It was Sunday, I had loaded a roll of FP4 PLUS for the #FP4Party (but of course the party was already finished) in a new to me Robot Royal 24 Mod III. FP4 PLUS is not my usual slow speed film, as I usually go cheaper for that, and it had been a while since I had shot a roll of it. It’s nonetheless a pretty good film that a lot of fellow photographers get excellent results from, and I was looking forward to shooting it.
It felt like the end was nigh (I’m totally exaggerating), that it was only a question of days before the government issued a “shelter in place” order (now, I’m not). This sunny afternoon might be the last one before a long time allowing me to have a photo walk all by myself, so I took the cameras and decided to finish a few rolls. I didn’t feel like going very far from home or taking the subway, so I decided to visit some familiar places.
The first half of the walk was documented on another camera, but I switched to the Robot Royal while crossing the Seine again. I discovered the Robot camera a few months ago via this article and immediately felt attracted to it, as I had been looking for a 35mm film camera able to shoot square frames for some time. This rangefinder camera is not a camera for everyone: e.g. you need an external viewfinder for most lenses (but you have quite some choice and most are not too expensive), and there is no integrated light-meter. On the other hand, the reformed mechanical engineer in me could not resist to a German design (think metal, lots of metal) clockwork camera with a mechanical advance mechanism. It’s quite a heavy camera, and loading the take-up canister means you can’t swap rolls that fast (but you do get +/-52 square frames out of your regular 36 exposure roll).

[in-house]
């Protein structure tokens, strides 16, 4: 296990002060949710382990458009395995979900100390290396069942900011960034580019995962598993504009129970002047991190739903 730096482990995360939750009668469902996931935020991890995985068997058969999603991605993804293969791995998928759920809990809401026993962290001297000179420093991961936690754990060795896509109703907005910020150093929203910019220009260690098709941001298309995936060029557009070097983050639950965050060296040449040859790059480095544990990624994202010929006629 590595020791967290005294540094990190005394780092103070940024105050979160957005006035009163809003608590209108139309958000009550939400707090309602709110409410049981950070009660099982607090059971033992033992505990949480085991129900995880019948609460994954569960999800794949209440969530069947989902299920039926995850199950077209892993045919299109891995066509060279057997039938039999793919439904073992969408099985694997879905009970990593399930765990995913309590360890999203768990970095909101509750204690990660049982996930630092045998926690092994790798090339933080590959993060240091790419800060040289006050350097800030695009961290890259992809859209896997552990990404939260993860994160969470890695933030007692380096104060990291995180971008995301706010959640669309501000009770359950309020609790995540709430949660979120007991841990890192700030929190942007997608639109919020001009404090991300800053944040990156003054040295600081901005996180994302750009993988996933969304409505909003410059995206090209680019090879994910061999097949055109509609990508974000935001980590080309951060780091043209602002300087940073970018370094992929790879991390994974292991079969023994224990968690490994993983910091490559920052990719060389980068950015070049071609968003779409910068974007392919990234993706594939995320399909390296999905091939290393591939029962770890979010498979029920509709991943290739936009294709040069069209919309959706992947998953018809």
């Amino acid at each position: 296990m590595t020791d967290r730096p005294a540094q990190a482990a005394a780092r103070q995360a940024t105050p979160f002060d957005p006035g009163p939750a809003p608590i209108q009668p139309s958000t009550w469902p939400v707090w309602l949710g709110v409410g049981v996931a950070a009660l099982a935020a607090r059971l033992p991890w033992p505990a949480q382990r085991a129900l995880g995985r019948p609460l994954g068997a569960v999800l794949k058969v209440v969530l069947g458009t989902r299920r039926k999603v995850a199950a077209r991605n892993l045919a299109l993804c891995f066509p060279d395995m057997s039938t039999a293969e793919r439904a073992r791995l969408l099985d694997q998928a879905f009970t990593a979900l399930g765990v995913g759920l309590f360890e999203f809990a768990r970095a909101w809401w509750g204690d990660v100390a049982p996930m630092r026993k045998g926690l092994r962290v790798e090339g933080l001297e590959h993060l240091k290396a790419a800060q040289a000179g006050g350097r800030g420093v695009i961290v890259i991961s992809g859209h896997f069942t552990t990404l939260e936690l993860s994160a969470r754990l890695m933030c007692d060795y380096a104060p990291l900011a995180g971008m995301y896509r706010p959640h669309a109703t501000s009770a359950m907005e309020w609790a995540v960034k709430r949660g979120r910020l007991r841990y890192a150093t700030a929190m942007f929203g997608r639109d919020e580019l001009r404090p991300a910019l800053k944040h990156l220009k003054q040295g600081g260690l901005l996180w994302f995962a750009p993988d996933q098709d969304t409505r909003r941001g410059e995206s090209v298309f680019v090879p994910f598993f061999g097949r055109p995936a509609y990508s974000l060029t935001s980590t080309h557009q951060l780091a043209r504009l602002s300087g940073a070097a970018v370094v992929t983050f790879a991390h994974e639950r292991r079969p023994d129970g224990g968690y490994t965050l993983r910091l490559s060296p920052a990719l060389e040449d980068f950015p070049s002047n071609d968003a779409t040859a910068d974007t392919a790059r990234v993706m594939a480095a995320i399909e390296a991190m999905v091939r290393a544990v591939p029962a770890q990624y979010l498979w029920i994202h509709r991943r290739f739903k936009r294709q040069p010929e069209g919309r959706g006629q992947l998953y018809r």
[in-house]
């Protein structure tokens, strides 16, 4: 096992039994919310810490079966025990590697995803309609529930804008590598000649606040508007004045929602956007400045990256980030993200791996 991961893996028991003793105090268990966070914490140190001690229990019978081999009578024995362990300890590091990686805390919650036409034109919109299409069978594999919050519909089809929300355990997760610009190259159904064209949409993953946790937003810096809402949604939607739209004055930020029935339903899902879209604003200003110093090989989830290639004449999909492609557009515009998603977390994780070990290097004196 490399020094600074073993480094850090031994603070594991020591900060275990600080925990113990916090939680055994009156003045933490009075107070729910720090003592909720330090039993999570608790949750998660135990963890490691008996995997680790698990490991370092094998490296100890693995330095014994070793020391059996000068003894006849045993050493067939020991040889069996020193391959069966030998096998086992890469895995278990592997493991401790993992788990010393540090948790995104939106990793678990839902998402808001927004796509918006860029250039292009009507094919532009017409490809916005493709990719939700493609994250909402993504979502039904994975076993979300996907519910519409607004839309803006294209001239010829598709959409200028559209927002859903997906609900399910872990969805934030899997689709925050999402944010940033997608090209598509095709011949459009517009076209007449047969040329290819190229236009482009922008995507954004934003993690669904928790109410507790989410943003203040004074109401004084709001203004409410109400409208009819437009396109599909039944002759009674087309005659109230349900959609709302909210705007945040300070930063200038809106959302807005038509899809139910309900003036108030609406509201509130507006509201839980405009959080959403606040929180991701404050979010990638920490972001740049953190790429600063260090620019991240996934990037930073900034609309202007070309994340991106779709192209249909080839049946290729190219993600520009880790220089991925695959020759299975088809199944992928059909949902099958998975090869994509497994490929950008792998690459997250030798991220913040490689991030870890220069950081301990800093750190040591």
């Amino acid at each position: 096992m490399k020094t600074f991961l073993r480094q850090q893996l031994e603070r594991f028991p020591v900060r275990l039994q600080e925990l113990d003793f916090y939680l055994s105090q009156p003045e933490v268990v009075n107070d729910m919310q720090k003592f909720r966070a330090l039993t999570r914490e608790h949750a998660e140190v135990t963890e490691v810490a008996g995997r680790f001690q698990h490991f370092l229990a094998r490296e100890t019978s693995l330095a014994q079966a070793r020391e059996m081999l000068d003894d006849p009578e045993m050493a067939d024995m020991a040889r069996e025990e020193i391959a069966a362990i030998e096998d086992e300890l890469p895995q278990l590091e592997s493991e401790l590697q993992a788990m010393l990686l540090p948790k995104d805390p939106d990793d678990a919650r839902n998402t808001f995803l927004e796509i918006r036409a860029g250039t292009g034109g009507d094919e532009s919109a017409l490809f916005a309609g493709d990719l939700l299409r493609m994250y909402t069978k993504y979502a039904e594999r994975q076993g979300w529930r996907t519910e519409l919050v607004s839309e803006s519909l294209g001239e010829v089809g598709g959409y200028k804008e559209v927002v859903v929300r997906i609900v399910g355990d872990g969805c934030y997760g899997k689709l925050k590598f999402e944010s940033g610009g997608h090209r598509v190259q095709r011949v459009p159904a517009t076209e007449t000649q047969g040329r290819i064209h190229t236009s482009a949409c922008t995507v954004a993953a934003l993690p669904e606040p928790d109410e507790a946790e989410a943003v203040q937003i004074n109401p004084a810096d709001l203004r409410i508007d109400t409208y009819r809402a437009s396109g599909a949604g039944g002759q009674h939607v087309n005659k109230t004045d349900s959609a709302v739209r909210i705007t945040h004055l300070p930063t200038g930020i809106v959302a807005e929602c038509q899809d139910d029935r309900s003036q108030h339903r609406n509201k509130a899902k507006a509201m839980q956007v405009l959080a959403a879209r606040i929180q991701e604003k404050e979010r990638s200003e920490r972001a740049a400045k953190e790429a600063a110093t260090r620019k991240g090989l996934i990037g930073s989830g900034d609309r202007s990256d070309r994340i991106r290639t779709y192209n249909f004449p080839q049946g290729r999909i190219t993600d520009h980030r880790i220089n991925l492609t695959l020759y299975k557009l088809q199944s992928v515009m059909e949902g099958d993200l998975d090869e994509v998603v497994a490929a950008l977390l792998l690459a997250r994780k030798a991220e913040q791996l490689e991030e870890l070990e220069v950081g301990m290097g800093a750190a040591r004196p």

Enough talking: here are a few samples taken with a Schneider Kreuznach Xenon 40mm f/1.9 (while staying at least two meters away from my fellow Parisians).
Technical information: ILFORD FP4 PLUS developed (Rodinal 1+25) and scanned (Canoscan 9000F Mk1) at home by me. Some cropping, straightening, dust removal and exposure/contrast adjustment was done in Adobe Lightroom 6 as well. If you want to connect, please check my bio below.
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This series is produced in conjunction with Hamish Gill's excellent 35mmc.com. Head on over to read the other half of these stories there.
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